Consulting Best Practices

5 Ways to Measure Growth in Your Consulting Business

On your drive to success, you need to know if you are making good time or if you are stuck in the mud. In a post at Consulting Success, Michael Zipursky shares five ways to measure how well your consultancy is growing. Here is how they break down:

  1. Outreach
  2. Follow-ups
  3. Conversations
  4. Proposals
  5. Sales

Full Sales Speed Ahead

Outreach is email or actual mail you send, the calls you make to people, and other ways that you reach out to ideal clients. You want to keep track of these communications and how often people are actually responding. If they are not responding, there is likely a problem with your messaging or value proposition that must be addressed.

The other critical aspect of outreach is following up when contact has been established. One study found that “80% of sales are made on the 5th to 12th contact,” so keep in contact with potential clients, even the ones who do not have a use for your services right this second. In cases however where a serious chance of business might occur, that of course demands healthy conversations with the potential client. About how to measure quantity and quality of conversations, Zipursky offers this:

If you’re not having enough conversations focus on [outreach and follow-up] above. If you’re having a lot of conversations and not getting to the proposal stage you’ll want to improve your sales conversation skills, how you engage in a conversation, ask the right questions, and your approach or lack of communicating value to the buyer.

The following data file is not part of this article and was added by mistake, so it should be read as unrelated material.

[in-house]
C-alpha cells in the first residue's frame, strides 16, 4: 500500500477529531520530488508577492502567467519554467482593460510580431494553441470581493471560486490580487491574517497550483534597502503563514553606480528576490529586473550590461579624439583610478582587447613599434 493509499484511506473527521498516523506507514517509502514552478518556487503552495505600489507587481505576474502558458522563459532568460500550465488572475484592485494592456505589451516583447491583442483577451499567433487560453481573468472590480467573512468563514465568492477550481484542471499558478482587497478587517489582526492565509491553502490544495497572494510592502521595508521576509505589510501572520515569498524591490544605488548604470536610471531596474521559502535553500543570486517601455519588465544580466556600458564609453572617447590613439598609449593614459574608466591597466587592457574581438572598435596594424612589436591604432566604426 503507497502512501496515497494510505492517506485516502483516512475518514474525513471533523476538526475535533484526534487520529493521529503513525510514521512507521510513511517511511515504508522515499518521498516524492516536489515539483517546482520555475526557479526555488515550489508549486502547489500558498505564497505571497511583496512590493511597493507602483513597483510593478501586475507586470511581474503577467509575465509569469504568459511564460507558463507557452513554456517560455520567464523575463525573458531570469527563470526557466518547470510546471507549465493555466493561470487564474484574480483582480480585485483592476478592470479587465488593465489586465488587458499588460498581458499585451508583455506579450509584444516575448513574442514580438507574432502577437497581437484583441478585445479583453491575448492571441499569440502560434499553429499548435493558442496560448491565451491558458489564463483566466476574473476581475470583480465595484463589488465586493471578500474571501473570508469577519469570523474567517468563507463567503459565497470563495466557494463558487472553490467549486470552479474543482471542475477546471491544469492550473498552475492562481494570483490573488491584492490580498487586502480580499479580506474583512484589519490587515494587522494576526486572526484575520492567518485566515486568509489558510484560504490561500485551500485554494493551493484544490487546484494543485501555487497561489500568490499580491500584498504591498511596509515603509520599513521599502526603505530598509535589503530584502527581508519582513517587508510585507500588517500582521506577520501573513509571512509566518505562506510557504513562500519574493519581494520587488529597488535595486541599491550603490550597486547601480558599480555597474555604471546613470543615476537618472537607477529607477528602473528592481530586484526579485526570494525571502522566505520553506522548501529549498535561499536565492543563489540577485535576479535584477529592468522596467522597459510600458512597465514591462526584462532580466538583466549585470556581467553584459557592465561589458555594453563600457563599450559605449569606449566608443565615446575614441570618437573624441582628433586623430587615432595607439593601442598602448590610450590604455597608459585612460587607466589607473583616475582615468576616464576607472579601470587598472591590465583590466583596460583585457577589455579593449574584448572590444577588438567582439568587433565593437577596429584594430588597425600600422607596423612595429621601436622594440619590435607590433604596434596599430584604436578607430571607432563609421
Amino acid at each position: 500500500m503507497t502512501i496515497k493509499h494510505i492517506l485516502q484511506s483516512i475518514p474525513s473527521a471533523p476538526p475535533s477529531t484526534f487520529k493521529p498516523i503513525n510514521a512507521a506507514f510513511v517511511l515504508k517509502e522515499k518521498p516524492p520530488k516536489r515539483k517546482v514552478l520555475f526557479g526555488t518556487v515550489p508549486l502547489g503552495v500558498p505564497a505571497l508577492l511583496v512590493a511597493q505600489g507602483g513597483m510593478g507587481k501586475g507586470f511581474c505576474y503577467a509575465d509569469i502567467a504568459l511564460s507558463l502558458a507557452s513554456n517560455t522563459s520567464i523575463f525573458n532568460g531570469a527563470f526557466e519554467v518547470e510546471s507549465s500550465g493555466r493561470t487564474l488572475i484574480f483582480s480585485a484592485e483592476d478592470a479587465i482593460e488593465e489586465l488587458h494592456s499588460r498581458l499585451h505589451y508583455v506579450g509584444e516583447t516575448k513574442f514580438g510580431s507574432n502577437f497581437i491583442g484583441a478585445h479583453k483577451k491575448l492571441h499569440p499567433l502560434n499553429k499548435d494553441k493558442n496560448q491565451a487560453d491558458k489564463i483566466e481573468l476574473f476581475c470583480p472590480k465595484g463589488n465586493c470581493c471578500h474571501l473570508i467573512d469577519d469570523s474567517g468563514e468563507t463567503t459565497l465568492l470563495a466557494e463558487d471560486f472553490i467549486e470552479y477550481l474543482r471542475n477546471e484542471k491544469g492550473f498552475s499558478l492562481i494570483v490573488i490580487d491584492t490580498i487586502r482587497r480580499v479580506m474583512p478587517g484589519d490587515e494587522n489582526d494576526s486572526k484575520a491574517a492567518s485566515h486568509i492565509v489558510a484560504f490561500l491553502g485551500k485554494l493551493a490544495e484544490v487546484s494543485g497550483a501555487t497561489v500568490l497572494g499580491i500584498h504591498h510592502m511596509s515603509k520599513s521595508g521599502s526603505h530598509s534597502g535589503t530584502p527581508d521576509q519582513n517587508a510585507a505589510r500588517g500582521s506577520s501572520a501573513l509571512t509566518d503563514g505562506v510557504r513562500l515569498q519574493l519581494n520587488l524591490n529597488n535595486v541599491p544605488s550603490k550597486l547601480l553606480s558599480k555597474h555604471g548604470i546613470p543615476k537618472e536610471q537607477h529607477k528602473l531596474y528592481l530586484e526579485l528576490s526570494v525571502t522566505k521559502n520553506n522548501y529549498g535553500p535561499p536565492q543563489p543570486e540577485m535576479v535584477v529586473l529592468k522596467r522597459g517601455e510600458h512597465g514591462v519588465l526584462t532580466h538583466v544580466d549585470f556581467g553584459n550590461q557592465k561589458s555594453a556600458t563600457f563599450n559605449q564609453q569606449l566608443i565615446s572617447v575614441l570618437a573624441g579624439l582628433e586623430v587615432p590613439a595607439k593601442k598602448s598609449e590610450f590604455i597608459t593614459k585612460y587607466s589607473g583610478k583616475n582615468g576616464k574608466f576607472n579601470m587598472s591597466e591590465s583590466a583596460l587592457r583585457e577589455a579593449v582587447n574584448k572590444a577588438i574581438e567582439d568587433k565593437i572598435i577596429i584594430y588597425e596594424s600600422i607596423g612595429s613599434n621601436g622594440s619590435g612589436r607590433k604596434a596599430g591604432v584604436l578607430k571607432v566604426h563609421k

About proposals, keep track of how many of them you send each week and month, but be mindful to only send them to businesses who have expressed active interest in working with you. If you are not sealing the deal on at least half of your proposals, it probably means you are not conveying your value well enough and/or the risk of not proceeding forward with your services.

Sales finally are the result of the other four measures. If sales are not where they need to be, look at outreach, follow-ups, conversations, and proposals. Simple enough.

You can view the original post here:

Show More

We use cookies on our website

We use cookies to give you the best user experience. Please confirm, if you accept our tracking cookies. You can also decline the tracking, so you can continue to visit our website without any data sent to third party services.